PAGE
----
Concelebrating the Mass were Bishop Donald E. DeGrood of Sioux Falls, South Dakota; Bishop Daniel J. Felton of Duluth, Minnesota; Bishop John T. Folda of Fargo, North Dakota; Auxiliary Bishop Michael J. Izen of St. Paul and Minneapolis; retired Bishop Donald J. Kettler of St. Cloud, Minnesota; retired Bishop John M. LeVoir of New Ulm, Minnesota; retired Bishop Richard E. Pates of Des Moines, Iowa; and Bishop Chad W. Zielinski of New Ulm.

Archbishop Bernard A. Hebda of St. Paul and Minneapolis, Auxiliary Bishop Joseph A. Williams of St. Paul and Minneapolis, and Bishop Barron had also participated in the congress the previous day.

Massgoers sat on the grass in rows of lawn chairs and blankets. Among them was Cathy Galle, who brought her 1-year-old and 13-year-old daughters and five other youth from her parish in Thunder Bay, Ontario, to the outdoor Mass and the Star of the North Eucharistic Congress in Bemidji, Minnesota,·two days earlier.

"We're so inspired by this. This is so amazing," said Galle, 38. "We're so happy to be part of this ... and to feel the unity of all these Catholics together in such a strong community, and just feeling the strength of the Spirit here."

Dark clouds in overcast skies threatened rain during Mass and the processions, but the precipitation largely held off, sending only a few quick showers later in the afternoon as the pilgrims walked along the park's trails.

Joining that walk was Lisa Gray of Fargo, a sister of Michelle Duppong, a FOCUS missionary from North Dakota whose cause for canonization is underway.

Gray, her husband and their five kids hoped to experience the historic element of the pilgrimage and "walk in the forest with Jesus," she said. Gray noted that a procession in nature was something that her sister would have particularly enjoyed. "She would have been all over this," she said of Michelle Duppong.

Several other moments felt providential. Cyclists Tiffany Goering and her 13-year-old daughter Magdalena, also of Fargo, dismounted their bikes and knelt as the small procession passed.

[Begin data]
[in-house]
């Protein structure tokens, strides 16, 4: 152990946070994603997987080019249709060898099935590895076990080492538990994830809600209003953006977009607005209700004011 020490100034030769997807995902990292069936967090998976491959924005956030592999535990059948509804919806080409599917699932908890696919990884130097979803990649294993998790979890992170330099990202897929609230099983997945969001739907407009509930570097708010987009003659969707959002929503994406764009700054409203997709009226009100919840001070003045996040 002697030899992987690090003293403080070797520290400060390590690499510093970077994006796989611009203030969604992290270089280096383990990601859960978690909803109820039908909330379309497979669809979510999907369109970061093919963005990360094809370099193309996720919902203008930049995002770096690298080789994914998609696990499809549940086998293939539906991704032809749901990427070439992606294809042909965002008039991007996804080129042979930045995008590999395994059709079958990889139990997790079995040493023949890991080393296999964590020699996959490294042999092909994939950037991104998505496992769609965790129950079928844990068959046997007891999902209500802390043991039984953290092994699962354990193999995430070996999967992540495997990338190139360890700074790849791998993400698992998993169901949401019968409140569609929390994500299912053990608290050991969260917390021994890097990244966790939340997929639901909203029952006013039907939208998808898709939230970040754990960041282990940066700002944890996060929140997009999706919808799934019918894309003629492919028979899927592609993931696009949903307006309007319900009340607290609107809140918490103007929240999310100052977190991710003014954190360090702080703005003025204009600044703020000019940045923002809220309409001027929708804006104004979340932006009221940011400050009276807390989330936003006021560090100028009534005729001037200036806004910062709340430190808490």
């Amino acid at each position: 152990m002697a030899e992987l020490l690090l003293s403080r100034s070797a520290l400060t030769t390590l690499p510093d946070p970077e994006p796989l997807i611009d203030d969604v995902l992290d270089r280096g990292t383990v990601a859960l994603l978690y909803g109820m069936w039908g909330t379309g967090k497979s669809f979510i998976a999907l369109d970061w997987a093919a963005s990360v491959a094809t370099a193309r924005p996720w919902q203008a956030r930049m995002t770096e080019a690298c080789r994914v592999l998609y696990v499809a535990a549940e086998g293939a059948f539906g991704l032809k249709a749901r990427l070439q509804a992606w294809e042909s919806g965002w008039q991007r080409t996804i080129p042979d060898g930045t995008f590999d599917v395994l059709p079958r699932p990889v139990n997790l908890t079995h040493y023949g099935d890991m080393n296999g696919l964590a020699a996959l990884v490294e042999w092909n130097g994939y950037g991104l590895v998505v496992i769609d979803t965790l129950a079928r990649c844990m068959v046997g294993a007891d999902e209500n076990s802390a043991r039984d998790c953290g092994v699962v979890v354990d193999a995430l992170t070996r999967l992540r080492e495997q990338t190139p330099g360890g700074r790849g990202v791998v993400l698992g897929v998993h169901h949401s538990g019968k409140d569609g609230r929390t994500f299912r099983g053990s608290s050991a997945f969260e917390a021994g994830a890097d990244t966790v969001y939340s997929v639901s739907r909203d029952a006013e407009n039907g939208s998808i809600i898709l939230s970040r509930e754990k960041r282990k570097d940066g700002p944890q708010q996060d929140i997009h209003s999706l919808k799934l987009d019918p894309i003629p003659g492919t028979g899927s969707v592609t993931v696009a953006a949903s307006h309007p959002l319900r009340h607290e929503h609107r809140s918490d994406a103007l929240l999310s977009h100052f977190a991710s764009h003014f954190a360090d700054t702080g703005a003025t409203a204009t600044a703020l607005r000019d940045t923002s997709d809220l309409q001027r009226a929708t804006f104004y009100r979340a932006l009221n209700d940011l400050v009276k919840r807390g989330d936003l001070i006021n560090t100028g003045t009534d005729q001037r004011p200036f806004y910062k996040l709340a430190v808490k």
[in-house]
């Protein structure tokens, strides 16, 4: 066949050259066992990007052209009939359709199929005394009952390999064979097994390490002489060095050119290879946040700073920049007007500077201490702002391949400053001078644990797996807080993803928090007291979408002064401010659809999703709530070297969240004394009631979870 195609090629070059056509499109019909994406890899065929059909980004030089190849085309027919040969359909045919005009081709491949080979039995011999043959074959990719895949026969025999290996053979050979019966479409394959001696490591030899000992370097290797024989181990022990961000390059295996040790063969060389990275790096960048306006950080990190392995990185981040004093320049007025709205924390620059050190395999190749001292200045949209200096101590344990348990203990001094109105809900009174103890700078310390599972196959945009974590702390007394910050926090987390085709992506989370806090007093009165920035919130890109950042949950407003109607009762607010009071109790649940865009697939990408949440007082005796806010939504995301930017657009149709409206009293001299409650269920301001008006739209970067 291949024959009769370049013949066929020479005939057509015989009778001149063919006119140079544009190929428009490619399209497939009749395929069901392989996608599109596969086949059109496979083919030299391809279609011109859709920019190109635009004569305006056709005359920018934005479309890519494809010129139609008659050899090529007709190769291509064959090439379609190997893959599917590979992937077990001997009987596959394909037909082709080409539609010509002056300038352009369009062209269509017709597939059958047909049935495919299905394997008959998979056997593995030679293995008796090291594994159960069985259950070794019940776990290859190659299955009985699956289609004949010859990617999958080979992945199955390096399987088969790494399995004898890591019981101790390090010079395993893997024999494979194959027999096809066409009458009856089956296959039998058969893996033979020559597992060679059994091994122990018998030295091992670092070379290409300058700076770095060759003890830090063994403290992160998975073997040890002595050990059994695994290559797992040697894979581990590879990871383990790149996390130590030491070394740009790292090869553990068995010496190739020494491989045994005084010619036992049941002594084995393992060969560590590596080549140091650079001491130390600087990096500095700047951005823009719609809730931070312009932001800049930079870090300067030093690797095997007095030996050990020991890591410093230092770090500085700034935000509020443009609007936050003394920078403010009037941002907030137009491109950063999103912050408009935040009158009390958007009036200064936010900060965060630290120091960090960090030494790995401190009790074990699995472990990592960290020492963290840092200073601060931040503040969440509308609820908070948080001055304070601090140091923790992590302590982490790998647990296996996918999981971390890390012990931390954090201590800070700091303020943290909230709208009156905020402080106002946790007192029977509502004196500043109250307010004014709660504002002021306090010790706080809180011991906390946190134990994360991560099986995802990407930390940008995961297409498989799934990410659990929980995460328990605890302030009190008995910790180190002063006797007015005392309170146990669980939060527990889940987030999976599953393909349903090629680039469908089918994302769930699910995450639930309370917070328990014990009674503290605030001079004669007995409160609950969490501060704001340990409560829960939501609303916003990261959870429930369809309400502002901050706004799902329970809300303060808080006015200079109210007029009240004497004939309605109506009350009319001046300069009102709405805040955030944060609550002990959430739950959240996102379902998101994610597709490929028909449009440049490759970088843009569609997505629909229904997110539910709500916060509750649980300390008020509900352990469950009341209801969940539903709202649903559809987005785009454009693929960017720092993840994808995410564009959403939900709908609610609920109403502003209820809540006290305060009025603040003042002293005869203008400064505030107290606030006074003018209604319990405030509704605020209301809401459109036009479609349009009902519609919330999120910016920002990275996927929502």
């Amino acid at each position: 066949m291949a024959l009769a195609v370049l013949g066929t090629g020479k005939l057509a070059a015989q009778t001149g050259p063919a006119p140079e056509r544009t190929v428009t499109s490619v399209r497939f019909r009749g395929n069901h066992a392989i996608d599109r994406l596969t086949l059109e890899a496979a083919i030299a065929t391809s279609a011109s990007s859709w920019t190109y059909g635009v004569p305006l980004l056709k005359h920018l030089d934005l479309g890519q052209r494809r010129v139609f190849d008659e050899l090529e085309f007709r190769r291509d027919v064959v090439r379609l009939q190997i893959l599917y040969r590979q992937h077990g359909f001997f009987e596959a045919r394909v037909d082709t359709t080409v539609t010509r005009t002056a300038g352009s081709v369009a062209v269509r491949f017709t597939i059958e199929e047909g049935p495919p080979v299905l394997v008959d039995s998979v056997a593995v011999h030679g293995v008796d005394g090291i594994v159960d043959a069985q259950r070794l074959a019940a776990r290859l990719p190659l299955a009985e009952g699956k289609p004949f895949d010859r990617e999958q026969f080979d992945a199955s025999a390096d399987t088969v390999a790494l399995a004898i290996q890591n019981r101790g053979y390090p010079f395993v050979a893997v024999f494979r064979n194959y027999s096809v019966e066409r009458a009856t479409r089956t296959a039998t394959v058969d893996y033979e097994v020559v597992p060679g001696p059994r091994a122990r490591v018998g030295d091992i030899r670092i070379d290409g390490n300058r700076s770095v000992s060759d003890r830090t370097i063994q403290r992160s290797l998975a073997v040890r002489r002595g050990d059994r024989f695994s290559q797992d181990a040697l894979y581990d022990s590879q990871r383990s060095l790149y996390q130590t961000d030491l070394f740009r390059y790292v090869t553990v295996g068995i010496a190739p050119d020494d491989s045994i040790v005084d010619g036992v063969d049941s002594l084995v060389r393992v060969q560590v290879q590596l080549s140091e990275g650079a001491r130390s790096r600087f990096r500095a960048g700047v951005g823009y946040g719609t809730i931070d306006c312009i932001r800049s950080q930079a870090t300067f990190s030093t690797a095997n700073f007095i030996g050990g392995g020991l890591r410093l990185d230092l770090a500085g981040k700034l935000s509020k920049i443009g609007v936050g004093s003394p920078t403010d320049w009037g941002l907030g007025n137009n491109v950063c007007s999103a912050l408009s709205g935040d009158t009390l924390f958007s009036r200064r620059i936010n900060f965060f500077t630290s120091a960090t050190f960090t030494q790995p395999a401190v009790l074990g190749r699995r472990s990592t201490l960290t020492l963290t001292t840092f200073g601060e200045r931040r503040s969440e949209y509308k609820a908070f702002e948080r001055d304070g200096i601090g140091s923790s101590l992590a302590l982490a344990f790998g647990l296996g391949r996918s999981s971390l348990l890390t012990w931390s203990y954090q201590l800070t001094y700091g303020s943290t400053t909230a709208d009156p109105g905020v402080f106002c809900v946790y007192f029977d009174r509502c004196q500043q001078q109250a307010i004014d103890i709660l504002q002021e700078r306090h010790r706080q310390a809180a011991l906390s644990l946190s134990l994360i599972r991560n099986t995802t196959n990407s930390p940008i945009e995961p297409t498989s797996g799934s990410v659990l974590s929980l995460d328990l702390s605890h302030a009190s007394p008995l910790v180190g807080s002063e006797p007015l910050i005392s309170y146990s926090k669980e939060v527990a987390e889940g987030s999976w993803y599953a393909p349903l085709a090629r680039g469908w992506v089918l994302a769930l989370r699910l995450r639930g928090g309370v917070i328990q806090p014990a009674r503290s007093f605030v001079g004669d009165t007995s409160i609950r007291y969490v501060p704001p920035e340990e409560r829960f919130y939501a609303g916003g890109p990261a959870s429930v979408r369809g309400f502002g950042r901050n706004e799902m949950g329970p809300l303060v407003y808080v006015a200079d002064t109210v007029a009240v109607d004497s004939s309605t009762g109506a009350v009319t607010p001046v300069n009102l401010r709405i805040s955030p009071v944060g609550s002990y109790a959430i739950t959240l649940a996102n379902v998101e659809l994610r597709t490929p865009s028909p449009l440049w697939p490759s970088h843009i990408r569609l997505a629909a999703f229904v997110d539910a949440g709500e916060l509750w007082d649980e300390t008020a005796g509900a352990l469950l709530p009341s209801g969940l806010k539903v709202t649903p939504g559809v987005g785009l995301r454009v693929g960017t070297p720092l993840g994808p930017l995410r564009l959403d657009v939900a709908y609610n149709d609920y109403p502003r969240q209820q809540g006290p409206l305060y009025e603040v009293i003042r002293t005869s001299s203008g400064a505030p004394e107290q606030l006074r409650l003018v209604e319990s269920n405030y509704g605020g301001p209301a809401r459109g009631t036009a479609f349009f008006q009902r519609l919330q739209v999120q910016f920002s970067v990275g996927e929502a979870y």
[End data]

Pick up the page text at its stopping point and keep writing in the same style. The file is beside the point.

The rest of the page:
Magdalena began to weep, explaining that they had been at the Mass earlier that day, but had been too far back in the procession to see the Eucharist. She had prayed for another opportunity, but thought she had missed it. Magdalena said she felt the unexpected opportunity to adore Jesus in the Eucharist along the trail was a special gift.

When the pilgrims reached the park exit two-and-a-half hours after the river blessing, their van and trailer were waiting to take them to nearby Laporte, their next stop on the pilgrimage. While they drove, they continued adoration in the van with singing and silence.

That evening, during Eucharistic adoration at Laporte's small parish church, Bishop Cozzens read the Gospel of Luke's account of Jesus' walk with two disciples on the road to Emmaus after his resurrection, which is the inspiration for the national pilgrimage. He encouraged those present to develop a friendship with Jesus, especially in adoration.

After adoration, some perpetual pilgrims stood outside as the sun set and reflected on the day, remarking especially on the contrast between the massive procession into Itasca State Park and the intimate procession with the Eucharistic Jesus through the forest.

"I didn't really know what I expected, but it definitely exceeded my expectations by quite a bit, especially the huge procession at the beginning was just incredible," said Kai Weiss, a Marian Route perpetual pilgrim.

In the parking lot of Laporte's church, Bishop Cozzens said he had been thinking about how the apostles must have felt at the end of the day on Pentecost when they went to bed.

"They must have been like, 'Wow, what just happened?'" he said. "I've been getting pictures all day from San Francisco and from Brownsville and Connecticut. ... I'm just thinking, wow, what's happening?"

"The grace of the moment," he said, "is so much greater than I could have anticipated."